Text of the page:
Plasmonic pixels have been shown to offer numerous advantages over pigment-based color filters used in modern commercial liquid crystal (LC) displays. However, wideband dynamic tunability across the visible spectrum remains challenging. We experimentally demonstrate transmissive electrically tunable LC-nanohole pixels operating across the visible spectrum with unpolarized input light. An ultrathin Al nanohole electrode is designed to exhibit a polarized spectral response based on surface plasmon resonances. An output analyzer in combination with a nematic LC layer enables pixel color to be electronically controlled through an applied voltage across the device, where LC reorientation leads to tunable mixing of the relative contributions from the plasmonic color input. The nanostructured Al layer, acting as a combined electrode, polarizer, and functional color filter, is highly promising for electro-optic display applications.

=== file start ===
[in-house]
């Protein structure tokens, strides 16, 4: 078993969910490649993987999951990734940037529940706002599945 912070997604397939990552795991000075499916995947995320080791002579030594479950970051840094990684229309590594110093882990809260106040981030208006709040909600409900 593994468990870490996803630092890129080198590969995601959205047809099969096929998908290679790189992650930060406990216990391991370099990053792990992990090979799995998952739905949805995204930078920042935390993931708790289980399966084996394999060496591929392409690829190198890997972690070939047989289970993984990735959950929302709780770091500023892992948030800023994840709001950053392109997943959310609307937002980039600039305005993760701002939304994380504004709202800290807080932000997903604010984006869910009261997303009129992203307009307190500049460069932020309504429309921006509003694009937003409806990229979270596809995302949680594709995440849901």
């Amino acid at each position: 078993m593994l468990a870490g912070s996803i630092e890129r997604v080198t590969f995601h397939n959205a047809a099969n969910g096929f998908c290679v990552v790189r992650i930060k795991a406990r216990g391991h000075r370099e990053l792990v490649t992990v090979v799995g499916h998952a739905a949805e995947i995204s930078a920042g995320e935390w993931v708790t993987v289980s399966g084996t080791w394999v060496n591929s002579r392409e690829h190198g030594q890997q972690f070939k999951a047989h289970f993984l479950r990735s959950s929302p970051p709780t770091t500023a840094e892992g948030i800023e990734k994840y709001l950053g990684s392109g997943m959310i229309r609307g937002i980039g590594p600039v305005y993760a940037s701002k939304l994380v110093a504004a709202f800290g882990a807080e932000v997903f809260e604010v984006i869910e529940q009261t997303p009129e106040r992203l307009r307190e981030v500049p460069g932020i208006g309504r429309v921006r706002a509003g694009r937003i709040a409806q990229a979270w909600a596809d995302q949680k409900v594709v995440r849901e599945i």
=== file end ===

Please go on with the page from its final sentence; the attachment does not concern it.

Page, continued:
ASJC Scopus subject areas
- Atomic and Molecular Physics, and Optics